As the calendar flips to February, we are three weeks away from the NBA's trade deadline and the Washington Wizards are making their move up from the murky terrain of the Eastern Conference's middle-tier to the home-court seeking top four.
With trade possibilities in mind, it's important to recognize Washington has very little cap flexibility. Bradley Beal is under contract through the 2020-21 season, while John Wall and Marcin Gortat are signed through the 2018-19 season. In addition, the NBA's current three-point leader (46.8%) Otto Porter is going to get a significant raise in the off-season as a restricted free-agent. Several Wizards players on lower-tier contracts, who they might otherwise look to move, are on multi-year deals (Andrew Nicholson, Jason Smith, and Tomas Satoransky).
The Mahinmi contract may look bad now (4 years, $64 million), but his defensive real plus-minus numbers from last year (3rd among centers at 4.4) told last summer's suitors he was worth it and as we know, the cap explosion through everything out of orbit. In retrospect, the biggest question has to do with his medical diagnosis. Did the Wizards staff miss the knee damage (partially torn meniscus), that has plagued him since October? Mahinmi is a modern defensive center, with good footwork in the pick-and-roll and excellent ability to absorb contact without fouling (verticality) at the rim. Unfortunately, his creaky knees may be a chronic situation — after the meniscus surgery, he has just received the wonder-of-all-wonders, a platelet-rich-plasma injection. Mahinmi hopes to return by late February.
What the Wizards Need and Trade Targets
- Backup center: Marcin Gortat is playing 35 minutes per game and needs 20 good minutes behind him.
- Reserve wing: An upgrade over Tomas Satoransky would be helpful. Kelly Oubre has been more effective as a stretch four.
- Backup point guard: Trey Burke has shown some improvement over the season but needs help defensively.
Brandan Wright, Memphis Grizzlies
Like Mahinmi, Memphis center Brandan Wright has missed the entire season. Wright’s ankle was the culprit. Finally healed, he returned to action this week. Wright’s 7-foot-5-inch wingspan has had scouts drooling for a decade. He’s shown glimpses over the course of his career and would be a perfect lob-option who can protect the rim when Washington needs to go big in specific matchups. If the Hawks end up holding onto Millsap, an Atlanta first-round matchup would pose more problems than Indiana. If Memphis will part with Wright and Washington senses a chance at the second seed or the Conference Finals, he’d be worth a future pick.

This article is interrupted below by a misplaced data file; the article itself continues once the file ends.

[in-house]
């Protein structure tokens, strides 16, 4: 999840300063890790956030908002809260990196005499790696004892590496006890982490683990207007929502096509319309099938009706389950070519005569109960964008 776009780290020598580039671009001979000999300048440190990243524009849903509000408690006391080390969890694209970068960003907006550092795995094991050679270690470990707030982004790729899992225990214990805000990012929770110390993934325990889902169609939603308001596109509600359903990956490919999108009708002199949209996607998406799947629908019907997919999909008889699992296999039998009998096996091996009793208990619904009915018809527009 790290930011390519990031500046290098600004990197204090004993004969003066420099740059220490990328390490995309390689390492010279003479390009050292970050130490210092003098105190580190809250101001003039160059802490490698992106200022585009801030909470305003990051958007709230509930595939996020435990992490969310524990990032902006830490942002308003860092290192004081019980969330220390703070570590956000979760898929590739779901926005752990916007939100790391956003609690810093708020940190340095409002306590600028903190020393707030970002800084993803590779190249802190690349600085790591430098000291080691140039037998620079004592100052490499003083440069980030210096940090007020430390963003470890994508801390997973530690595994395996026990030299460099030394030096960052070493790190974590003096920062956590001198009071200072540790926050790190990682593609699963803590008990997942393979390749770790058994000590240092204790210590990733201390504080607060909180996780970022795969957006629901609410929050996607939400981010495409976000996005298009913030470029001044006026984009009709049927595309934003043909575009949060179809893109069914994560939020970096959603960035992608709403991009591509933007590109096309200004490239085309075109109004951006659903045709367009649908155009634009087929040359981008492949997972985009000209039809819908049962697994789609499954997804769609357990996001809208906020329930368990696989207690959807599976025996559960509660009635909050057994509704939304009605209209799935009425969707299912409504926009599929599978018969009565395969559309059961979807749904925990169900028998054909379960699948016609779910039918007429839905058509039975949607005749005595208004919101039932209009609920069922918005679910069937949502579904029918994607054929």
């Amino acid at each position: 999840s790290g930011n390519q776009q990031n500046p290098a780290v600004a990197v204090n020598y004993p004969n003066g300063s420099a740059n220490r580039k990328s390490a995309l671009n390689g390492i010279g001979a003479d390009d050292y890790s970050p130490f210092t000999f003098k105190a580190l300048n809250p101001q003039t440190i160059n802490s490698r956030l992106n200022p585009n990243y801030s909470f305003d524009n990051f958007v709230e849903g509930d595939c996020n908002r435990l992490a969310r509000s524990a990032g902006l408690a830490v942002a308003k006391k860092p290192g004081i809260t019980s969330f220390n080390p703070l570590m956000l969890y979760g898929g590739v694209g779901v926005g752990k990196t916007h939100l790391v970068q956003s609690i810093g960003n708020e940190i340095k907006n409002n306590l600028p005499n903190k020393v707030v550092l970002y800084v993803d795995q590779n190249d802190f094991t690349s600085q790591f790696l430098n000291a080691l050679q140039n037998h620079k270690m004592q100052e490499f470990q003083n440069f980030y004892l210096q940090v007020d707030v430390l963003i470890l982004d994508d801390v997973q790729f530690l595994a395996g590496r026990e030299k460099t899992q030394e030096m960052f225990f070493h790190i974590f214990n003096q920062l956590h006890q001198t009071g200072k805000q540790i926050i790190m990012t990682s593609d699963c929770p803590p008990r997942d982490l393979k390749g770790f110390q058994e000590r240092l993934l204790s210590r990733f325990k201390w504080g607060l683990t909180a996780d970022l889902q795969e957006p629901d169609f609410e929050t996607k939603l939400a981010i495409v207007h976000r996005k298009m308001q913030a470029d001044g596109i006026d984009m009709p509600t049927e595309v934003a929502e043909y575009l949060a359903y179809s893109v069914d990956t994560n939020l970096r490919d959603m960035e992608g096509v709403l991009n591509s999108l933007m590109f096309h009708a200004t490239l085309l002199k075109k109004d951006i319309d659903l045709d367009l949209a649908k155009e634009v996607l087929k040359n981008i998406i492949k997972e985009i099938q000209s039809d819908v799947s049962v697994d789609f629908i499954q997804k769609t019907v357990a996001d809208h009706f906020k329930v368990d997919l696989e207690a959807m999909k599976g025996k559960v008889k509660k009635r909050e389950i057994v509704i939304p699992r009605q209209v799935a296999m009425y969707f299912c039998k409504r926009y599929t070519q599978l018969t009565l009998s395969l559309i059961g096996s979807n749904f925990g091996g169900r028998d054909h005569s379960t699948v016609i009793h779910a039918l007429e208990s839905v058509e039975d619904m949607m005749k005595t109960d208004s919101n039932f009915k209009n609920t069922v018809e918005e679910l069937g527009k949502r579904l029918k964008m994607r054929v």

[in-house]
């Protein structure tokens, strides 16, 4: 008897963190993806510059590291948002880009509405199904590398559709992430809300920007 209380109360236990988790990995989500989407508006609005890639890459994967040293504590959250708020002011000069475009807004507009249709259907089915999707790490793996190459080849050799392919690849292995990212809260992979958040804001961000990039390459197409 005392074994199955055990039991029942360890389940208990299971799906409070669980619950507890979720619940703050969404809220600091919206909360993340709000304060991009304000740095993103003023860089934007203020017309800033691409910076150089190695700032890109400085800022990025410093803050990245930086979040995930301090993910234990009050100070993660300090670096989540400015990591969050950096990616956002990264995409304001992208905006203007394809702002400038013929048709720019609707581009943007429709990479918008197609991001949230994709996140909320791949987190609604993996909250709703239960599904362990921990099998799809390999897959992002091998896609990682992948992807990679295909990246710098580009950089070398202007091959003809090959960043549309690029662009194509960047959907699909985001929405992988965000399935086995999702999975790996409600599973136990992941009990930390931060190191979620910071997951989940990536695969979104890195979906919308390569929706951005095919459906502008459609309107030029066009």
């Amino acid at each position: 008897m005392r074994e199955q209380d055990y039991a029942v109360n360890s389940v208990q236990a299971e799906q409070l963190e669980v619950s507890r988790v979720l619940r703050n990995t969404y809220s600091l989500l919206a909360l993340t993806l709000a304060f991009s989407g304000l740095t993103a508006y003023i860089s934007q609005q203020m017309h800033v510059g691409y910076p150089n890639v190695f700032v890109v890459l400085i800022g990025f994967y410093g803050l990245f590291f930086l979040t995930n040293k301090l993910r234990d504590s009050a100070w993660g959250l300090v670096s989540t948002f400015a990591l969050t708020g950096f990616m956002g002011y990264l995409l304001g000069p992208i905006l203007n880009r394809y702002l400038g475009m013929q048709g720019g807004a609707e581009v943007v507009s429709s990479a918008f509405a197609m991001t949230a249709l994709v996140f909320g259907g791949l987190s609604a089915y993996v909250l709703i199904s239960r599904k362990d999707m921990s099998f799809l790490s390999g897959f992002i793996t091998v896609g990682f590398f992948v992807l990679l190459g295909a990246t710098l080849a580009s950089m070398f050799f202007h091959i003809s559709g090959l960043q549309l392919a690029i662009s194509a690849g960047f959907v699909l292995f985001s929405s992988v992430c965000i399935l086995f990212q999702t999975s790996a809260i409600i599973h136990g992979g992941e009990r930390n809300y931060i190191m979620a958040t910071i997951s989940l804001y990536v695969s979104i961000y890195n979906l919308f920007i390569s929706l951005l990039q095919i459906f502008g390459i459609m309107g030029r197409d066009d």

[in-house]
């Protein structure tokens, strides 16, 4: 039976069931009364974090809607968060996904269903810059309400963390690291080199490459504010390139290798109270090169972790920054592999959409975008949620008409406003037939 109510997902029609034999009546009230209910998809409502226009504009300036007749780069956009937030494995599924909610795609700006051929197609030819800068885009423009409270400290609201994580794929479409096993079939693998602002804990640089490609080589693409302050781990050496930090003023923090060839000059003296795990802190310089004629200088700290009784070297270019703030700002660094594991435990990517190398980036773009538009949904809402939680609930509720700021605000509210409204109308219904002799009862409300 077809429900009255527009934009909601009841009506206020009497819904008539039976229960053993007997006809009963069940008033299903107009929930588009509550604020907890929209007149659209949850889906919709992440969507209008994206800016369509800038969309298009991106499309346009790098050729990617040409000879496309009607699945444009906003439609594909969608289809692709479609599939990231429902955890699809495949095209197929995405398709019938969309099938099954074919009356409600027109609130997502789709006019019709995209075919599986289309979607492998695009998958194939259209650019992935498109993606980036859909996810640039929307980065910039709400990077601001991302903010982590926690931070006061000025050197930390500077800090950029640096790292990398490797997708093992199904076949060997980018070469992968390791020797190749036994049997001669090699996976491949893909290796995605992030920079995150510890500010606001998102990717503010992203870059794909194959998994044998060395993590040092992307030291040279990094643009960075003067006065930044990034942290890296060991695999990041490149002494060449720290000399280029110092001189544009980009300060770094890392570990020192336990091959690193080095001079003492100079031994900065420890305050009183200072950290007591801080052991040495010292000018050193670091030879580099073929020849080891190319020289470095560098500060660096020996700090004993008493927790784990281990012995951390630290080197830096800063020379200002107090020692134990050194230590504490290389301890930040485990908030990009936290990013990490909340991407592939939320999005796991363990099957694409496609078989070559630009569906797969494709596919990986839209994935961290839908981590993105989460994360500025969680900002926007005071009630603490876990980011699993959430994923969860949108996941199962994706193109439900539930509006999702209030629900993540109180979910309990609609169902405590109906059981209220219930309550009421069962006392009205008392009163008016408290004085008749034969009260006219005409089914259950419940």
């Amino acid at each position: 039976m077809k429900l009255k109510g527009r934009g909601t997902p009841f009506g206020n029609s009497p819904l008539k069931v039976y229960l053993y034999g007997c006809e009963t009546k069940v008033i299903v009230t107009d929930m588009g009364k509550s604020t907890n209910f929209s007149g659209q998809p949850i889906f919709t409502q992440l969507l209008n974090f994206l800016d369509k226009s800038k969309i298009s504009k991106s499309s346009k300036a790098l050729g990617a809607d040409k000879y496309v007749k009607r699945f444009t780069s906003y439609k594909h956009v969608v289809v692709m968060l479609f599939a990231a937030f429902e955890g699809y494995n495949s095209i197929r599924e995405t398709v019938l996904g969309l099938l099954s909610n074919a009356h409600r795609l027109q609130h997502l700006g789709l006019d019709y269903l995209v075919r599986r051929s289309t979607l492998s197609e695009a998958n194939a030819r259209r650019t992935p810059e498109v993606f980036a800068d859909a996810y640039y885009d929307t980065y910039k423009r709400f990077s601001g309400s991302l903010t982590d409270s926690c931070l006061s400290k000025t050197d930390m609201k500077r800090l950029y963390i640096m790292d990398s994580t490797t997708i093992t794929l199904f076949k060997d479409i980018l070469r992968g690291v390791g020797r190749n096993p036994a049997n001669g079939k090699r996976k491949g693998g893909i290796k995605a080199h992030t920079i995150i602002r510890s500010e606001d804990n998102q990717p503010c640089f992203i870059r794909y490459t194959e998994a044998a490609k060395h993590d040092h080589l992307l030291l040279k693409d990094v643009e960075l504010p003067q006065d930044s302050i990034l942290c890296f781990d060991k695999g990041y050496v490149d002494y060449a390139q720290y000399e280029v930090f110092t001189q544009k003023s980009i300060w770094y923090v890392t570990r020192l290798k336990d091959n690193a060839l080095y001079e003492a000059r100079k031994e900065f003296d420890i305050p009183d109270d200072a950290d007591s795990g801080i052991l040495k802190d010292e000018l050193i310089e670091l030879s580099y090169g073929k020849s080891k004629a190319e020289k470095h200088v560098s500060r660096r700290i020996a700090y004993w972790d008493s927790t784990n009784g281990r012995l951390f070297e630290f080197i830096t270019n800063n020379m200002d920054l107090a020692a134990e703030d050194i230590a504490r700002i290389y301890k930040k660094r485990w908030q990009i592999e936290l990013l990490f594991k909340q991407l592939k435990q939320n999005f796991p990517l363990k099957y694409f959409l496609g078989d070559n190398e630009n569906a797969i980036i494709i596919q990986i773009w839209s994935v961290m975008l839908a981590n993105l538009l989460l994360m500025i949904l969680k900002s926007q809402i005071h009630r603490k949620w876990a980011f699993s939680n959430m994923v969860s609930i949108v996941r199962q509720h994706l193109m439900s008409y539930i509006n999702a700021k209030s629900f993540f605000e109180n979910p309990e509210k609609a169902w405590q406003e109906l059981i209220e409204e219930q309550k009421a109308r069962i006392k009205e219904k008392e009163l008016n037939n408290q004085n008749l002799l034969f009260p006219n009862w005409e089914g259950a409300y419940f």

Willie Reed, Miami Heat
In July 2015, the Brooklyn Nets signed Willie Reed to a one-year deal for $500,000. A drop in the bucket for an NBA team. An enormous payday for any human being. Reed’s diligence had literally paid off. Then bad luck hit. In a preseason tilt with the Celtics, Reed tore a ligament in his thumb, and it wasn't until December 4, 2015, that Reed finally made his NBA debut. 25 years old and five years after he’d hoped to make it, Reed had arrived. He played in 39 games for the Nets, averaging only 11 minutes per game, but putting up solid averages of 4.7 points and 3.1 rebounds, with close to one block per game. Multiply those numbers by three and you have a 14 points, 9 boards and 2.5 blocks.
Fast-forward to January 2017: Reed signed a one-year deal with Miami last summer and is making close to $900,000.
Reed’s performance and playing time have risen in the past month. Miami may be highlighting him more as a pre-deadline value boost, but Reed has taken off. Reed's January line: 20.5 min/game, 8.7 points, 6.5 rebounds, 1.2 blocks, while shooting 65% from the field, and putting together a +6.8 on/off rating. Teams searching for a reserve interior boost and some rim protection will be calling Miami. Washington will likely be one of those teams.
Darrell Arthur, Denver Nuggets
Darrell Arthur is another one of those role players who has thrived in Denver. The Nuggets simply have too many big men to go around. Arthur is a somewhat versatile big who can knock down a three with consistency. In fact, with more playing time, Arthur would be among the league leaders in 3-point percentage. He’s draining them at the ridiculous rate of 51.7 percent, including 18 makes in his last 32 attempts. While Reed is an interior presence, Arthur would be ideal for a bench unit that lacks range.
Will Barton, Denver Nuggets
Will Barton was a highly-recruited, high school star who fell to 40th overall in the 2012 draft because of his questionable outside shot and his slender build. What Neil Olshey saw in Barton was an electric scorer who could make lemonade out of proverbial offensive lemons. Barton provided a kind of bipolar ecstasy for Blazers fans, but how he fit into the Blazers system long-term was an open question. He was traded to Denver for Arron Afflalo in a deadline move. With increased playing time in the altitude of Denver, Barton’s scoring has taken off. Perfectly suited to an up-tempo style, Barton’s range has improved as well. If Washington is looking for a scoring punch to replace Satoransky’s minutes off the bench, and for someone to run 100-meter dashes with Wall, then Barton should be their number one target. Denver is in a strange situation, with a glut of options and moveable contracts. In many ways, their moves will dictate the role-player exchange at the deadline.